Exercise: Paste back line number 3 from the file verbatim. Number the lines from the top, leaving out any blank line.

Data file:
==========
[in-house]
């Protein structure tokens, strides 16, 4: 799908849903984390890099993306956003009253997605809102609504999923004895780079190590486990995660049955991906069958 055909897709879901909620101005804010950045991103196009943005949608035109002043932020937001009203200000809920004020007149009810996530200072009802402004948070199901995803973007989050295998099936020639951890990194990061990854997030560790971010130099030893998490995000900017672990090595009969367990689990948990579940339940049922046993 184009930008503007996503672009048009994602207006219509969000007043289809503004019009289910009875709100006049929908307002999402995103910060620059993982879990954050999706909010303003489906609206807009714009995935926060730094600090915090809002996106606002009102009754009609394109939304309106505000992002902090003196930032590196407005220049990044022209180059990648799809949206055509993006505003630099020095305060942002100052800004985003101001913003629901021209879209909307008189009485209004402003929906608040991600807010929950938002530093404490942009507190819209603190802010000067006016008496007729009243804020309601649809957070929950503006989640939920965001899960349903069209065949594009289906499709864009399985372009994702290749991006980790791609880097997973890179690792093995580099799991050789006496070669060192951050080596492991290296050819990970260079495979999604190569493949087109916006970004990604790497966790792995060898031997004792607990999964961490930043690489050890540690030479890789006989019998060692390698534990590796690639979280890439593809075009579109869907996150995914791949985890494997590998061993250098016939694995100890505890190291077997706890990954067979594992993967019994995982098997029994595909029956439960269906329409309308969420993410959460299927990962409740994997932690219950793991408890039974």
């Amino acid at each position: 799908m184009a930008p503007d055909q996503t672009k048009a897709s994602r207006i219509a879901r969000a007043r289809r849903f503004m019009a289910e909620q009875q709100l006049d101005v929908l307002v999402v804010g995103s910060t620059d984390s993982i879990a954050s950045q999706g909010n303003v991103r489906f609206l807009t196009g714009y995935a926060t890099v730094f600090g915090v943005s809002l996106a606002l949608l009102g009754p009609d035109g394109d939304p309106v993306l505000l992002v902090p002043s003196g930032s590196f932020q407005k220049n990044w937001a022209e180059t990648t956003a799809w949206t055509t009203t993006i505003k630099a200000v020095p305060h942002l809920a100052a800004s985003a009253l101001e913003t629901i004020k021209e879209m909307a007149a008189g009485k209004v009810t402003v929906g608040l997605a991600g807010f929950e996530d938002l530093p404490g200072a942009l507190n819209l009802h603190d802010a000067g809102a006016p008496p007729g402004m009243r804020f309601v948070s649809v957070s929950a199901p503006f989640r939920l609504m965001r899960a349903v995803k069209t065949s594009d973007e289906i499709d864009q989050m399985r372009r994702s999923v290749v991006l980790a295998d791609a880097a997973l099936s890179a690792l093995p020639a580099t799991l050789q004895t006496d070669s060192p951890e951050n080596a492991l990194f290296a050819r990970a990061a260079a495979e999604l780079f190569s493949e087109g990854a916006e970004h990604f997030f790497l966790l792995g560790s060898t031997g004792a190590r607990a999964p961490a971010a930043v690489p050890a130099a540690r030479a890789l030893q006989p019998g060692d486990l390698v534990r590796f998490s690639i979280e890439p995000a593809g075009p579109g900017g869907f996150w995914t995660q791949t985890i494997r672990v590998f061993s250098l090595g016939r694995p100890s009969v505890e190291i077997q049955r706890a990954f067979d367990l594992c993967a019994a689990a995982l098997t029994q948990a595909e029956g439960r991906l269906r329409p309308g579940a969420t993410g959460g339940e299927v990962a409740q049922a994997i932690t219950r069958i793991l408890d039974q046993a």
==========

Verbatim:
């Amino acid at each position: 799908m184009a930008p503007d055909q996503t672009k048009a897709s994602r207006i219509a879901r969000a007043r289809r849903f503004m019009a289910e909620q009875q709100l006049d101005v929908l307002v999402v804010g995103s910060t620059d984390s993982i879990a954050s950045q999706g909010n303003v991103r489906f609206l807009t196009g714009y995935a926060t890099v730094f600090g915090v943005s809002l996106a606002l949608l009102g009754p009609d035109g394109d939304p309106v993306l505000l992002v902090p002043s003196g930032s590196f932020q407005k220049n990044w937001a022209e180059t990648t956003a799809w949206t055509t009203t993006i505003k630099a200000v020095p305060h942002l809920a100052a800004s985003a009253l101001e913003t629901i004020k021209e879209m909307a007149a008189g009485k209004v009810t402003v929906g608040l997605a991600g807010f929950e996530d938002l530093p404490g200072a942009l507190n819209l009802h603190d802010a000067g809102a006016p008496p007729g402004m009243r804020f309601v948070s649809v957070s929950a199901p503006f989640r939920l609504m965001r899960a349903v995803k069209t065949s594009d973007e289906i499709d864009q989050m399985r372009r994702s999923v290749v991006l980790a295998d791609a880097a997973l099936s890179a690792l093995p020639a580099t799991l050789q004895t006496d070669s060192p951890e951050n080596a492991l990194f290296a050819r990970a990061a260079a495979e999604l780079f190569s493949e087109g990854a916006e970004h990604f997030f790497l966790l792995g560790s060898t031997g004792a190590r607990a999964p961490a971010a930043v690489p050890a130099a540690r030479a890789l030893q006989p019998g060692d486990l390698v534990r590796f998490s690639i979280e890439p995000a593809g075009p579109g900017g869907f996150w995914t995660q791949t985890i494997r672990v590998f061993s250098l090595g016939r694995p100890s009969v505890e190291i077997q049955r706890a990954f067979d367990l594992c993967a019994a689990a995982l098997t029994q948990a595909e029956g439960r991906l269906r329409p309308g579940a969420t993410g959460g339940e299927v990962a409740q049922a994997i932690t219950r069958i793991l408890d039974q046993a």